4 Reasons Why Your Room Escape Kickstarter Will Fail


You’re building a room escape and you want future players to give you some up-front cash. Kickstarter may be a viable option, but you’re going to have to work for it. Many of these fail.

1. You’re not in a major metropolitan area

If you aren’t located in a major metropolitan area, then you’re off to a bad start.

New York City, San Francisco, and London are great markets for Kickstarter due to their dense, tech-friendly, geek-friendly populations.

Realistically, the people who back you need to live in, or very close to where you plan to open. You’re not shipping them a product.

If you aren’t in a population dense area, then you should reconsider that Kickstarter.

2. You didn’t make a video

Seriously, spend some time looking at successful Kickstarters before creating your own.

Successful Kickstarters have a ton of engaging content that is well-produced and answers all of a potential backers’ questions.

3. You made a video and it’s lame

Dramatic music, poor lighting, and a boring monologue aren’t going to cut it. These could even turn people off because a boring video could imply that your game is equally lame.

Commit to doing this right or just don’t do it.

4. You aren’t offering a reason to back

I know that you’re in love with the idea of your room escape. I’m also sure that the people you’ve told think it’s going to be awesome as well.

But you’re asking strangers to give you money in return for a promise that they will have fun on some future date. You need to sweeten the deal.

If you’re asking people to pay for full price tickets (or worse, more than full price) on a Kickstarter, then you’re out of your mind.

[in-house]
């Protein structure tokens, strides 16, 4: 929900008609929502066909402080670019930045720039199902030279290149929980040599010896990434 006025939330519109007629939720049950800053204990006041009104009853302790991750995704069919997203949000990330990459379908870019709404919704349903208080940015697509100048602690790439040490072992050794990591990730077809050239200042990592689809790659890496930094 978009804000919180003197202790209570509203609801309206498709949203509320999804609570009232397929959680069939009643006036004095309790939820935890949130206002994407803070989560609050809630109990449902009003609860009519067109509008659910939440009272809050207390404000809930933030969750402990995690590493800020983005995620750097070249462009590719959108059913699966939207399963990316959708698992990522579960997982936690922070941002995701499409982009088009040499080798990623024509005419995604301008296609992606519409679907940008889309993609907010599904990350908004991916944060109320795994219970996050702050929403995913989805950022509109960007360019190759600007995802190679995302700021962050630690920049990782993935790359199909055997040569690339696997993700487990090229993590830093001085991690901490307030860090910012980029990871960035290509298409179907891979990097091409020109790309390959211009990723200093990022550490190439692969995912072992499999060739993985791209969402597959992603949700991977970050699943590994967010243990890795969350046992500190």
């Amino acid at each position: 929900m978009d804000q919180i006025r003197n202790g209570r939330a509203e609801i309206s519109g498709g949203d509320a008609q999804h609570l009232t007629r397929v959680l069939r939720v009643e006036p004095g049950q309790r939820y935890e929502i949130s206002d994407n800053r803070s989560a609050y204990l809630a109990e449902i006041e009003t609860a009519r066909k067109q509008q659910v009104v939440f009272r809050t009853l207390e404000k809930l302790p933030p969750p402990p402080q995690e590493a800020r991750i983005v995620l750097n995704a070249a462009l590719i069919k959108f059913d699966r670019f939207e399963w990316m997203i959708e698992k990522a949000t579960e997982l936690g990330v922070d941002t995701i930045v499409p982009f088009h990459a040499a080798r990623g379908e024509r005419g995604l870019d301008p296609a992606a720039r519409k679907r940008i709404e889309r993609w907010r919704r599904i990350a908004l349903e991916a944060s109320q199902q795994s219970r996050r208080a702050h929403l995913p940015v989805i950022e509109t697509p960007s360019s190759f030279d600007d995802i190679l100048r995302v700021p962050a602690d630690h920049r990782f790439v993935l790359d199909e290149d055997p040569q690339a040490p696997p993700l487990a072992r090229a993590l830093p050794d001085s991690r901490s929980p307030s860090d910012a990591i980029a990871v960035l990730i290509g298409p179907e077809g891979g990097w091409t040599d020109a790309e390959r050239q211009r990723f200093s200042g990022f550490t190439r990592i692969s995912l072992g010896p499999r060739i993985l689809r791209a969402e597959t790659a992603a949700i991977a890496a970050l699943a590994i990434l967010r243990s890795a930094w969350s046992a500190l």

These tickets need to be heavily discounted. No one wants your junkie tshirts or stickers. Give your players a good deal.

Remember that your backers have no financial interest in your success. They know that you’re going to open the room escape whether your Kickstarter succeeds or fails. They can easily buy tickets once it’s open.

If you want strangers to commit to you, then you’ve got to give them something in return.


  1. I’ve had this tab open since, more or less, a month ago, because at least some UK exit game owners seem to be using Kickstarter a different way. They will be funding the development of the site themselves and then use Kickstarter aiming at a relatively small target, nominally to enhance the site in certain ways. In practice, they’re using it as a tool to gain publicity and pre-sell early tickets – maybe a little like you might use a social buying site, or similar.

    Case in point: Red House Mysteries, which successfully funded a reasonably low goal. The twist is, contrary to your principle 1, it did it in a rural town of just 120,000 people or so.

    (The other example I’m thinking of for the approach I discuss here is Enigma Escape, which plausibly claimed to be using £55k of its own money and successfully raised another £5k, but this was based in London.)

    1. My observation of UK room escape Kickstarters has been that they have been more sensible, and better produced than a lot of the ones we’ve seen in the States.

      That being said, the UK is also approximately the size of the State of Oregon. Anyone within the country can conceivably visit any escape game. That’s not realistically the case in the United States.

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